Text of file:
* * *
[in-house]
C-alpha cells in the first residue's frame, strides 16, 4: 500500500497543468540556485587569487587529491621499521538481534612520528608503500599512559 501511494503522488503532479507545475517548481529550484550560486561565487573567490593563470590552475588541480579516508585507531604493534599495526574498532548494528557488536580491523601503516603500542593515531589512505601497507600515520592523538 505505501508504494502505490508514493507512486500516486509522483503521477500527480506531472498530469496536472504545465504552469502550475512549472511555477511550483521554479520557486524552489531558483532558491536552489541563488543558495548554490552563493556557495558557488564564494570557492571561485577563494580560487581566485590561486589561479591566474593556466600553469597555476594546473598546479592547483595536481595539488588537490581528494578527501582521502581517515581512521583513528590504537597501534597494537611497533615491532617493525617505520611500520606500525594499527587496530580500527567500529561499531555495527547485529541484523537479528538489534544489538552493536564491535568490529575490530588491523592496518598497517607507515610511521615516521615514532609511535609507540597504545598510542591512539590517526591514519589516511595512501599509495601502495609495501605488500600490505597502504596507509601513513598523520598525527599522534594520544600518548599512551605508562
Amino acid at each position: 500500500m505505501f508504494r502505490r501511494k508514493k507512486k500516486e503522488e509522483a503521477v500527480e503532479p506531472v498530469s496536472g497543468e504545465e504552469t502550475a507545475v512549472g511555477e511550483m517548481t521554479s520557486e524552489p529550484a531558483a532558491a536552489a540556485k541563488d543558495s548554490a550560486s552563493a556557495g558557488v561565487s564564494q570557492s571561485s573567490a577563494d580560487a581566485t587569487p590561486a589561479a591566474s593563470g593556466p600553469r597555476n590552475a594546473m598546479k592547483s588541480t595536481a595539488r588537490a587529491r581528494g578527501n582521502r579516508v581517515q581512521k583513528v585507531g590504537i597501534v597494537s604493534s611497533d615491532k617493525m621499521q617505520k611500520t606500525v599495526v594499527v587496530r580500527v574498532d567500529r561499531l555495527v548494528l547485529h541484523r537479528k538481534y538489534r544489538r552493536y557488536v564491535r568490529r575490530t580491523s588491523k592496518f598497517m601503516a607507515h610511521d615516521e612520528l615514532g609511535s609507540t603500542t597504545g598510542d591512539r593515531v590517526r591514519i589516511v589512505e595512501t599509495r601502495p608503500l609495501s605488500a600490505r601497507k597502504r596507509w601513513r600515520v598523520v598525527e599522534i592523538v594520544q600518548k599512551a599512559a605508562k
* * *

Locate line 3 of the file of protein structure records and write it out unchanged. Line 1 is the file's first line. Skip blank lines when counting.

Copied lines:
Amino acid at each position: 500500500m505505501f508504494r502505490r501511494k508514493k507512486k500516486e503522488e509522483a503521477v500527480e503532479p506531472v498530469s496536472g497543468e504545465e504552469t502550475a507545475v512549472g511555477e511550483m517548481t521554479s520557486e524552489p529550484a531558483a532558491a536552489a540556485k541563488d543558495s548554490a550560486s552563493a556557495g558557488v561565487s564564494q570557492s571561485s573567490a577563494d580560487a581566485t587569487p590561486a589561479a591566474s593563470g593556466p600553469r597555476n590552475a594546473m598546479k592547483s588541480t595536481a595539488r588537490a587529491r581528494g578527501n582521502r579516508v581517515q581512521k583513528v585507531g590504537i597501534v597494537s604493534s611497533d615491532k617493525m621499521q617505520k611500520t606500525v599495526v594499527v587496530r580500527v574498532d567500529r561499531l555495527v548494528l547485529h541484523r537479528k538481534y538489534r544489538r552493536y557488536v564491535r568490529r575490530t580491523s588491523k592496518f598497517m601503516a607507515h610511521d615516521e612520528l615514532g609511535s609507540t603500542t597504545g598510542d591512539r593515531v590517526r591514519i589516511v589512505e595512501t599509495r601502495p608503500l609495501s605488500a600490505r601497507k597502504r596507509w601513513r600515520v598523520v598525527e599522534i592523538v594520544q600518548k599512551a599512559a605508562k